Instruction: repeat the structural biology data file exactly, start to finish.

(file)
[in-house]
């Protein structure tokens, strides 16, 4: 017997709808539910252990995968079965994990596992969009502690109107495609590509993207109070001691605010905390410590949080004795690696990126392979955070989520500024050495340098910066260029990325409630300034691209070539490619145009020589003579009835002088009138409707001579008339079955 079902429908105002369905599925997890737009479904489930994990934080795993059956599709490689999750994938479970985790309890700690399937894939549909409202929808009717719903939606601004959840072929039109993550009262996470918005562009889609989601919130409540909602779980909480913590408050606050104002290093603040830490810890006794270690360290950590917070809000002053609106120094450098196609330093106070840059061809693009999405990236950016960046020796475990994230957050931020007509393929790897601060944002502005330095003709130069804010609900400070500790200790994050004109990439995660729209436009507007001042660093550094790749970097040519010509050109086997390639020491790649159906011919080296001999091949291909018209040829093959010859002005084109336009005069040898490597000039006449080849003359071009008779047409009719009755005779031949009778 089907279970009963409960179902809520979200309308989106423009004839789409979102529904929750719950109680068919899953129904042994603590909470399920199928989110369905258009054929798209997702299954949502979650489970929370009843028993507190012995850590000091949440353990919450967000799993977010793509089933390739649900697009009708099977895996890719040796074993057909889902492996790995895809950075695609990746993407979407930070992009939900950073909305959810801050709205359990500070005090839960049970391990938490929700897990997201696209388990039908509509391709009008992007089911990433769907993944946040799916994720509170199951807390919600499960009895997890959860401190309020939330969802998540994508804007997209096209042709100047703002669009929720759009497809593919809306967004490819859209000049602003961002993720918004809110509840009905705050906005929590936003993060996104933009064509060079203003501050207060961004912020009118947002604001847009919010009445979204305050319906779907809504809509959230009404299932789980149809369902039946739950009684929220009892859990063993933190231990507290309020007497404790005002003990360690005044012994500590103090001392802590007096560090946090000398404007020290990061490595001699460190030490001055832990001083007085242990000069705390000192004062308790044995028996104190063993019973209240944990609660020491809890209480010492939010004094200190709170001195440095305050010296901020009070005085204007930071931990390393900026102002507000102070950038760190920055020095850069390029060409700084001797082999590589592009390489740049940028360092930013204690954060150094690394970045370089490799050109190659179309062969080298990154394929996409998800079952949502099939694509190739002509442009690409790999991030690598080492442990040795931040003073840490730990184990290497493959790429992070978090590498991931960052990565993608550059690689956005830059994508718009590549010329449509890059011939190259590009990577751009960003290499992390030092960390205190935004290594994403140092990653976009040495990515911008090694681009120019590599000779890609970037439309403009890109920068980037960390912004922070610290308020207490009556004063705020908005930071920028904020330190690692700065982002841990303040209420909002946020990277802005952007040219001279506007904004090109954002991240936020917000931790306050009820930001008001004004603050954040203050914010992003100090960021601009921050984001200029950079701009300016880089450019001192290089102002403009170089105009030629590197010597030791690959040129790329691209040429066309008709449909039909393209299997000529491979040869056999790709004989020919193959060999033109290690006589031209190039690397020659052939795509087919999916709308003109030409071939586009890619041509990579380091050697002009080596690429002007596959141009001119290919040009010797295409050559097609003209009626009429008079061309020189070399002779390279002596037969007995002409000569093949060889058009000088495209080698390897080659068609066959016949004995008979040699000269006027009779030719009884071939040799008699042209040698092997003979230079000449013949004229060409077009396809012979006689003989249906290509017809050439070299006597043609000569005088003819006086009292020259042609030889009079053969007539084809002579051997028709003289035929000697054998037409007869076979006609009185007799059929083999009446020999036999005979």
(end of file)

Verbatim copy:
[in-house]
């Protein structure tokens, strides 16, 4: 017997709808539910252990995968079965994990596992969009502690109107495609590509993207109070001691605010905390410590949080004795690696990126392979955070989520500024050495340098910066260029990325409630300034691209070539490619145009020589003579009835002088009138409707001579008339079955 079902429908105002369905599925997890737009479904489930994990934080795993059956599709490689999750994938479970985790309890700690399937894939549909409202929808009717719903939606601004959840072929039109993550009262996470918005562009889609989601919130409540909602779980909480913590408050606050104002290093603040830490810890006794270690360290950590917070809000002053609106120094450098196609330093106070840059061809693009999405990236950016960046020796475990994230957050931020007509393929790897601060944002502005330095003709130069804010609900400070500790200790994050004109990439995660729209436009507007001042660093550094790749970097040519010509050109086997390639020491790649159906011919080296001999091949291909018209040829093959010859002005084109336009005069040898490597000039006449080849003359071009008779047409009719009755005779031949009778 089907279970009963409960179902809520979200309308989106423009004839789409979102529904929750719950109680068919899953129904042994603590909470399920199928989110369905258009054929798209997702299954949502979650489970929370009843028993507190012995850590000091949440353990919450967000799993977010793509089933390739649900697009009708099977895996890719040796074993057909889902492996790995895809950075695609990746993407979407930070992009939900950073909305959810801050709205359990500070005090839960049970391990938490929700897990997201696209388990039908509509391709009008992007089911990433769907993944946040799916994720509170199951807390919600499960009895997890959860401190309020939330969802998540994508804007997209096209042709100047703002669009929720759009497809593919809306967004490819859209000049602003961002993720918004809110509840009905705050906005929590936003993060996104933009064509060079203003501050207060961004912020009118947002604001847009919010009445979204305050319906779907809504809509959230009404299932789980149809369902039946739950009684929220009892859990063993933190231990507290309020007497404790005002003990360690005044012994500590103090001392802590007096560090946090000398404007020290990061490595001699460190030490001055832990001083007085242990000069705390000192004062308790044995028996104190063993019973209240944990609660020491809890209480010492939010004094200190709170001195440095305050010296901020009070005085204007930071931990390393900026102002507000102070950038760190920055020095850069390029060409700084001797082999590589592009390489740049940028360092930013204690954060150094690394970045370089490799050109190659179309062969080298990154394929996409998800079952949502099939694509190739002509442009690409790999991030690598080492442990040795931040003073840490730990184990290497493959790429992070978090590498991931960052990565993608550059690689956005830059994508718009590549010329449509890059011939190259590009990577751009960003290499992390030092960390205190935004290594994403140092990653976009040495990515911008090694681009120019590599000779890609970037439309403009890109920068980037960390912004922070610290308020207490009556004063705020908005930071920028904020330190690692700065982002841990303040209420909002946020990277802005952007040219001279506007904004090109954002991240936020917000931790306050009820930001008001004004603050954040203050914010992003100090960021601009921050984001200029950079701009300016880089450019001192290089102002403009170089105009030629590197010597030791690959040129790329691209040429066309008709449909039909393209299997000529491979040869056999790709004989020919193959060999033109290690006589031209190039690397020659052939795509087919999916709308003109030409071939586009890619041509990579380091050697002009080596690429002007596959141009001119290919040009010797295409050559097609003209009626009429008079061309020189070399002779390279002596037969007995002409000569093949060889058009000088495209080698390897080659068609066959016949004995008979040699000269006027009779030719009884071939040799008699042209040698092997003979230079000449013949004229060409077009396809012979006689003989249906290509017809050439070299006597043609000569005088003819006086009292020259042609030889009079053969007539084809002579051997028709003289035929000697054998037409007869076979006609009185007799059929083999009446020999036999005979």